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Is this proposition established?

Suppose that $0<\nu<1$, $x\in[0,1]$ and absolutely converge power series $$p(x)=\sum_{n=0}^\infty a_nx^n,$$ $$P(x)=\sum_{n=0}^\infty \frac{\Gamma(n+1)}{\Gamma(n+1+\nu)}a_nx^{n+\nu}.$$ Suppose that $p'(x),P'(x)$ don't exist. For any $a\in[0,1)$ and any sufficiently small $\delta>0$, there exists a certain $C>0$ such that $$\sup_{x,y\in[a,a+\delta]}|P(x)-P(y)|\geq C\sup_{x,y\in[a,a+\delta]}|p(x)-p(y)|\delta^{\nu}. $$

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  • $\begingroup$ What is $C$ supposed to depend on? As stated, $C$ may depend on $(a_n)$, $a$ and $\delta$, in which case such $C$ obviously exists. $\endgroup$ – Mateusz Kwaśnicki Feb 14 at 15:11
  • $\begingroup$ It does not makes sense to assume that $p'(x)$ does not exist. If $p(x)$ converges in $(0,1)$, then the function defined by it is infinitely many times differentiable in $(0,1)$. In fact $p(x)$ extends holomorphically to the unit disk $\{z\in\mathbb{C}:|z|<1\}$. This is one of the basic theorems in complex analysis. See en.wikipedia.org/wiki/… See also my last comment under my response. $\endgroup$ – GH from MO 3 hours ago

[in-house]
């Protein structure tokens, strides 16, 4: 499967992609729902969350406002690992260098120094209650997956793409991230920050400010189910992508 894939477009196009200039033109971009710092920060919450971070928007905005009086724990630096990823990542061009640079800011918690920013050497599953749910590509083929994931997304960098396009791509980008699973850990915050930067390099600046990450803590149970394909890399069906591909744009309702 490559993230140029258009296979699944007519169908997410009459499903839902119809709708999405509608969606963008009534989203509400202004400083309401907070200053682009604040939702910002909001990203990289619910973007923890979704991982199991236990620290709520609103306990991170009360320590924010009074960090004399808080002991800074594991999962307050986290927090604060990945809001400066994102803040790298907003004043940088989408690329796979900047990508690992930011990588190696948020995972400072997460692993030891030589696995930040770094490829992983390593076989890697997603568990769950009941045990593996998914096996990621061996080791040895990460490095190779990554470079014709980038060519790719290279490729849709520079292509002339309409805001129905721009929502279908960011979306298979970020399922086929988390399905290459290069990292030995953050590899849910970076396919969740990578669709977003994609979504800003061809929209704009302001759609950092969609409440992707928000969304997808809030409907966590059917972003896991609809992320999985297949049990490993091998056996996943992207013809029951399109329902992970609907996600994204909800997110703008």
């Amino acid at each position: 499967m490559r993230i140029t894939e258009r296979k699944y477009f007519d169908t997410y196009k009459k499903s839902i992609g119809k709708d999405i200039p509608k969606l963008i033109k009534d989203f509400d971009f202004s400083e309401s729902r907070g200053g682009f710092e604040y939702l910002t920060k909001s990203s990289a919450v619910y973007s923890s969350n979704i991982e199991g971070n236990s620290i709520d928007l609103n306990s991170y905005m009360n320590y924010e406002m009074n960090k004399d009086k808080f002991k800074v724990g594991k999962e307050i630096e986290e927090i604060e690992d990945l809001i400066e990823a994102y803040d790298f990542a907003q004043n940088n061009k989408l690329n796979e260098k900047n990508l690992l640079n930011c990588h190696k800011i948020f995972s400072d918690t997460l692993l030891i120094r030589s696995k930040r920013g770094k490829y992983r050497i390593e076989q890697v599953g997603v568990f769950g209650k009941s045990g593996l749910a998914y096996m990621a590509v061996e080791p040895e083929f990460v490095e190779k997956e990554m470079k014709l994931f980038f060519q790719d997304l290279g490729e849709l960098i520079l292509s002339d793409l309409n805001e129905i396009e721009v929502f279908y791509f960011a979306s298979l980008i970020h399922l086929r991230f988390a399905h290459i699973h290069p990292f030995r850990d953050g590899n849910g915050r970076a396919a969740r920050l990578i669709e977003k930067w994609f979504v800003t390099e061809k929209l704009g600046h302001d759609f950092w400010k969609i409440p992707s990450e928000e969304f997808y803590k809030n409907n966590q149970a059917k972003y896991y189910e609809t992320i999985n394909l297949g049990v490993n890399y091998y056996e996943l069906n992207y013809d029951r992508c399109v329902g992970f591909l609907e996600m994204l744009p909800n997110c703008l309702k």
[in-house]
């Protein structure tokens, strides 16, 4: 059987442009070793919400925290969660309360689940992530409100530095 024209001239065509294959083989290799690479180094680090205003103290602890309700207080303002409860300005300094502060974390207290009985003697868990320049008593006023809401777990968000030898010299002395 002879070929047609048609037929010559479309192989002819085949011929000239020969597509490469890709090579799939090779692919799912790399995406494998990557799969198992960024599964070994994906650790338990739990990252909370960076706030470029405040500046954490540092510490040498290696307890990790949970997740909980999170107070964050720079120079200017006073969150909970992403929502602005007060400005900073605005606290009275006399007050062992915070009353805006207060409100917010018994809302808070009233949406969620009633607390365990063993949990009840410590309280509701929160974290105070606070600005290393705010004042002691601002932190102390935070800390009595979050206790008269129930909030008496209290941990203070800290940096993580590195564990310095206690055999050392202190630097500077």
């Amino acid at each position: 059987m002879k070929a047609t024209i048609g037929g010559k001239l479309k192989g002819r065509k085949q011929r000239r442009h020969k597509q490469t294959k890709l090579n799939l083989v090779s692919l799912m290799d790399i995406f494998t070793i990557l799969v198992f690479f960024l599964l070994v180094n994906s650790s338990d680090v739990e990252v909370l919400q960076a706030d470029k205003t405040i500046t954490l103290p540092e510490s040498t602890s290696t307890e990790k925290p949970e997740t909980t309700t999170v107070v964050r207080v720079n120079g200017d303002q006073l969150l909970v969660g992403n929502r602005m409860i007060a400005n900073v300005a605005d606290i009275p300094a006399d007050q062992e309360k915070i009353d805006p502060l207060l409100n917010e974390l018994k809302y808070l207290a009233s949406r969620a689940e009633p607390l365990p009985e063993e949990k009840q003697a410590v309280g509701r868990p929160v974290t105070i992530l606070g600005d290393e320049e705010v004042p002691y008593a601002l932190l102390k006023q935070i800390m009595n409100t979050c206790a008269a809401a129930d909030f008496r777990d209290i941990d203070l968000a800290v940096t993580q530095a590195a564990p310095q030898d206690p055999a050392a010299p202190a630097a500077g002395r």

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If $P'(a)=0\neq p'(a)$, then there is no such constant. Indeed, in this situation, we have for sufficiently small $\delta$, \begin{align*} \sup_{x,y\in[a,a+\delta]}|P(x)-P(y)|&\ \ll_a\ \delta^2\\ \sup_{x,y\in[a,a+\delta]}|p(x)-p(y)|\delta^{\nu}&\ \gg_a\ \delta^{1+\nu}. \end{align*} These bounds follow readily from the Taylor series expansion of $P(x)$ and $p(x)$ around $a$. In particular, the ratio of the left hand sides tends to zero under $\delta\to 0+$, hence it is not bounded away from zero.

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  • $\begingroup$ What if P'(x) and p'(x) do not exist? $\endgroup$ – Burnie Feb 14 at 15:07
  • $\begingroup$ @Burnie: They always exist for $x \ne 0$, do they not? $\endgroup$ – Mateusz Kwaśnicki Feb 14 at 15:12
  • $\begingroup$ the convergence of Σan does not indicate a convergence of Σn*an. @Mateusz Kwaśnicki $\endgroup$ – Burnie Feb 14 at 15:14
  • $\begingroup$ @Burnie: Any power series is differentiable in the interior of its set of convergence. Hence $P'(a)$ and $p'(a)$ exist. More generally, if $u_n$ are holomorphic functions on an open set $M\subset\mathbb{C}$, and the function series $\sum u_n$ converges locally uniformly on $M$, then the series defines a holomorphic function on $M$, and its derivative equals $\sum u_n'$ on $M$, which itself converges locally uniformly on $M$. $\endgroup$ – GH from MO Feb 14 at 19:19

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